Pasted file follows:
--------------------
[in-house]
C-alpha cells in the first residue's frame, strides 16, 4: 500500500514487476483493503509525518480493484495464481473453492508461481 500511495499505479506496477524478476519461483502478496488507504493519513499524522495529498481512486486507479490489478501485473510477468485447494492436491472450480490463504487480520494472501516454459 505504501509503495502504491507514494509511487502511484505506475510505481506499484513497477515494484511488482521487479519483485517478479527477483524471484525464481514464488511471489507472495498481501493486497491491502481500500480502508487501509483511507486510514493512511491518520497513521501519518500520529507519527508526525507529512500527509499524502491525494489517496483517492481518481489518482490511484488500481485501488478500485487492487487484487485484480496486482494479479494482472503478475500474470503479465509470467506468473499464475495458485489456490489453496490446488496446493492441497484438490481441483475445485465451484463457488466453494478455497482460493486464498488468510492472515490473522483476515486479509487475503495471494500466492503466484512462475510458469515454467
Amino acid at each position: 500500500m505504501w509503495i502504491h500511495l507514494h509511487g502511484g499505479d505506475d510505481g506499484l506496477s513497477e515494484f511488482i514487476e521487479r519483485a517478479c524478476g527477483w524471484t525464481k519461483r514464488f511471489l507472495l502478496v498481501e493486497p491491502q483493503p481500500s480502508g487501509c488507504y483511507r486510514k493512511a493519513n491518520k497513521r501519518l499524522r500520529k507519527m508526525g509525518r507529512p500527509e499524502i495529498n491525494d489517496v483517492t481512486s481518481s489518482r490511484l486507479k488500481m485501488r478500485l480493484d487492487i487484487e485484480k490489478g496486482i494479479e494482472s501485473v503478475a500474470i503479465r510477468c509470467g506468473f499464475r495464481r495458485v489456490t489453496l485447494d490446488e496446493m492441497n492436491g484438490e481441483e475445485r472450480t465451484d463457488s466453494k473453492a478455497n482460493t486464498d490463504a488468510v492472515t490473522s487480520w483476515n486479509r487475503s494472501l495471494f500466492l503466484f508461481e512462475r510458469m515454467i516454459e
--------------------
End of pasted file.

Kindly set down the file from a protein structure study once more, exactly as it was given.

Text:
[in-house]
C-alpha cells in the first residue's frame, strides 16, 4: 500500500514487476483493503509525518480493484495464481473453492508461481 500511495499505479506496477524478476519461483502478496488507504493519513499524522495529498481512486486507479490489478501485473510477468485447494492436491472450480490463504487480520494472501516454459 505504501509503495502504491507514494509511487502511484505506475510505481506499484513497477515494484511488482521487479519483485517478479527477483524471484525464481514464488511471489507472495498481501493486497491491502481500500480502508487501509483511507486510514493512511491518520497513521501519518500520529507519527508526525507529512500527509499524502491525494489517496483517492481518481489518482490511484488500481485501488478500485487492487487484487485484480496486482494479479494482472503478475500474470503479465509470467506468473499464475495458485489456490489453496490446488496446493492441497484438490481441483475445485465451484463457488466453494478455497482460493486464498488468510492472515490473522483476515486479509487475503495471494500466492503466484512462475510458469515454467
Amino acid at each position: 500500500m505504501w509503495i502504491h500511495l507514494h509511487g502511484g499505479d505506475d510505481g506499484l506496477s513497477e515494484f511488482i514487476e521487479r519483485a517478479c524478476g527477483w524471484t525464481k519461483r514464488f511471489l507472495l502478496v498481501e493486497p491491502q483493503p481500500s480502508g487501509c488507504y483511507r486510514k493512511a493519513n491518520k497513521r501519518l499524522r500520529k507519527m508526525g509525518r507529512p500527509e499524502i495529498n491525494d489517496v483517492t481512486s481518481s489518482r490511484l486507479k488500481m485501488r478500485l480493484d487492487i487484487e485484480k490489478g496486482i494479479e494482472s501485473v503478475a500474470i503479465r510477468c509470467g506468473f499464475r495464481r495458485v489456490t489453496l485447494d490446488e496446493m492441497n492436491g484438490e481441483e475445485r472450480t465451484d463457488s466453494k473453492a478455497n482460493t486464498d490463504a488468510v492472515t490473522s487480520w483476515n486479509r487475503s494472501l495471494f500466492l503466484f508461481e512462475r510458469m515454467i516454459e